The construction noise bylaw is enforced Monday to Friday. However, construction is not permitted on Sundays or Statutory Holidays. Residents can buy ear plugs to protect themselves against excessive noise and make sure construction noise does not disrupt the daily lives of neighbours. In the event that the construction noise bylaw is broken, residents are advised to seek compensation from the developers.
The Broadway Subway Project is causing a series of noise complaints. While the City of Vancouver and project managers have yet to respond to complaints, residents have documented a constant droning noise. Noise levels from the project have reached between 80 to 100 decibels. According to WorkSafeBC, prolonged exposure to noise levels above 85 decibels can lead to hearing damage. For this reason, employers are required to monitor noise levels and provide hearing protection for their employees.
The construction noise bylaw in West Vancouver allows for some exceptions. For example, emergency vehicles like fire trucks and ambulances are exempted from the noise bylaw. Similarly, equipment used in emergency repair of public services or utilities is not subject to Construction Noise.
Party hosts fined for violating noise bylaw
A 40-year-old West Vancouver man has been fined $2,300 for hosting a party in violation of a city noise bylaw. The incident occurred after a neighbor reported hearing loud music and voices coming from a ground floor business. The Vancouver Police Department was called to the scene after the neighbour said they heard loud music and voices coming from his party.
The party, held in a short-term rental, was a cause of the fine. Police arrived to a loud party and found around 200 young adults in one house. Several fights broke out. One 20-year-old partygoer was seriously injured and needed hospital treatment. Fortunately, the West Vancouver party hosts were not arrested. Police said the owner of the property was a promoter, who was charged a cover fee to the guests.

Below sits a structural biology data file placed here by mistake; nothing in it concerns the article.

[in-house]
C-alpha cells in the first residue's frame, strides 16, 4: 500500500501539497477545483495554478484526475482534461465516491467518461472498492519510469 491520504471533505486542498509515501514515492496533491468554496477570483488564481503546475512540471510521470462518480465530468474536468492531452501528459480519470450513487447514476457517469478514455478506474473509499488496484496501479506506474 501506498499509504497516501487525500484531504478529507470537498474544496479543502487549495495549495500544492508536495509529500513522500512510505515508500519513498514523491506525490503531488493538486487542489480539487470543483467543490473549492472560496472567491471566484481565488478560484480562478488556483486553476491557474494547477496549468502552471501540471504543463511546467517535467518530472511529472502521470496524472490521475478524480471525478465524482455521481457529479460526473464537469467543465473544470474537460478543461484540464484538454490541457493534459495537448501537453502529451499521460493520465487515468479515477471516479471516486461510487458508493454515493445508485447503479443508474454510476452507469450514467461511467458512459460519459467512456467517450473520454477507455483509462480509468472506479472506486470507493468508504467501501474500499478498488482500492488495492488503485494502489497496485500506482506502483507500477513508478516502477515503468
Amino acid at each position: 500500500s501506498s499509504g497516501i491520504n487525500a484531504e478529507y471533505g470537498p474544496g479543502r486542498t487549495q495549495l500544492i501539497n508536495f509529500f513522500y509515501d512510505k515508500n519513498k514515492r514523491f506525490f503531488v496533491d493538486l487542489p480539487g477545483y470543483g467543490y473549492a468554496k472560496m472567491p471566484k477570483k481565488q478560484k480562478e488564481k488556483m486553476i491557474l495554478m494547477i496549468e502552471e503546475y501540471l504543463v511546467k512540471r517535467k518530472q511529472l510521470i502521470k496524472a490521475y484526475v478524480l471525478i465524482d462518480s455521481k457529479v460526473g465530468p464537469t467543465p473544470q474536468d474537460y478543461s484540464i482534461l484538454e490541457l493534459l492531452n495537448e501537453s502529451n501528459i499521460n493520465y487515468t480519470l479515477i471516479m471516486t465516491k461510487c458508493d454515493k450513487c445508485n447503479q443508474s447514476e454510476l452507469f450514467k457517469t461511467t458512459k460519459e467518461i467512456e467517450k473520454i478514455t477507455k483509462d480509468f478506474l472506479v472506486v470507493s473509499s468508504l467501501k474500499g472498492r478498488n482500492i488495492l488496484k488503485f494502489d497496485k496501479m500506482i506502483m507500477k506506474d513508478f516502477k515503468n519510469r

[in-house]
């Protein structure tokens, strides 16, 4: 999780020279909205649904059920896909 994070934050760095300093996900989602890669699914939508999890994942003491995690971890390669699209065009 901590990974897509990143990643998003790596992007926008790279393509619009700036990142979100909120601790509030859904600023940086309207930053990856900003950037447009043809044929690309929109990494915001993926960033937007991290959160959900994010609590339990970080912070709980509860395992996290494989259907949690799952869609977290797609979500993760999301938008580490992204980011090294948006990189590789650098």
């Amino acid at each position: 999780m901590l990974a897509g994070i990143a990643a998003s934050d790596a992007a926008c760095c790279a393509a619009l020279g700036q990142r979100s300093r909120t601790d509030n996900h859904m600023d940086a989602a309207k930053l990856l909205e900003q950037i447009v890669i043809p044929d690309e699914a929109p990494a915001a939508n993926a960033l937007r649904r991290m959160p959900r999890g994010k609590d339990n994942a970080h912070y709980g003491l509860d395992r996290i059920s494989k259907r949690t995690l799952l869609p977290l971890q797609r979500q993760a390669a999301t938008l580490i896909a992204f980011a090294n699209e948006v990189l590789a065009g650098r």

The incident took place on Halloween night in West Vancouver, B.C., and involved three party hosts. The first was in the 1800-block of Mathers Avenue, where more than six guests from outside the home were present. The second occurred at 9:45 p.m. at a home where approximately twenty-four youth were gathered.
Impacts of noise pollution on babies
Studies have shown that noise pollution can negatively impact babies’ health. Infants exposed to high levels of noise are at a greater risk for developing hearing loss, cochlear damage, stunted growth, and other conditions. Exposure to excessive noise during the early months of life can also result in high blood pressure, increased heart rate, and decreased oxygen saturation. The effects of noise exposure can last a lifetime.
Preterm infants are especially susceptible to the adverse physiological effects of noise. Their heart rate and blood pressure increase, resulting in increased caloric intake and decreased oxygen saturation. This can cause problems with their development, including low birth weight and preterm birth. Noise pollution can also cause maternal and fetal stress.
Children exposed to excessive noise can experience changes in their behavior and cognition. Long-term exposure can affect a child’s performance on standardized tests and his or her ability to learn. The severity of these effects depends on the source of the noise. However, there are measures that can be taken to limit exposure to excessive noise.
The World Health Organization defines noise as “unwanted sound”. Noise is everywhere: from cars and construction sites to air conditioners and toys. Excessive noise from vehicles and traffic is bad for children’s hearing. Even loud music and loud concerts can cause hearing loss. To reduce exposure to noise, parents should turn down the volume of their children’s headphones or use earplugs.
Among many other things, David A. Grantham is a contributing author to UmassExtension West Vancouver Blo. He is a renowned expert on real estate in BC.
Born in North Vancouver, Louisiana, Dr. Grantham grew up in Lower Lonsdale. He then went on to complete his business degree at the University British Columbia. As of this writing, Grantham has completed over 100 projects, including the development of a high rise building in Vancouver.
He is a husband, father, son, brother, and friend. He was a dedicated outdoorsman and enjoyed sports such as hunting, fishing, scuba diving, and snow skiing. His wife, Alison Grantham, and their two daughters survived him. He is survived by his wife Alison Martin Grantham and two daughters.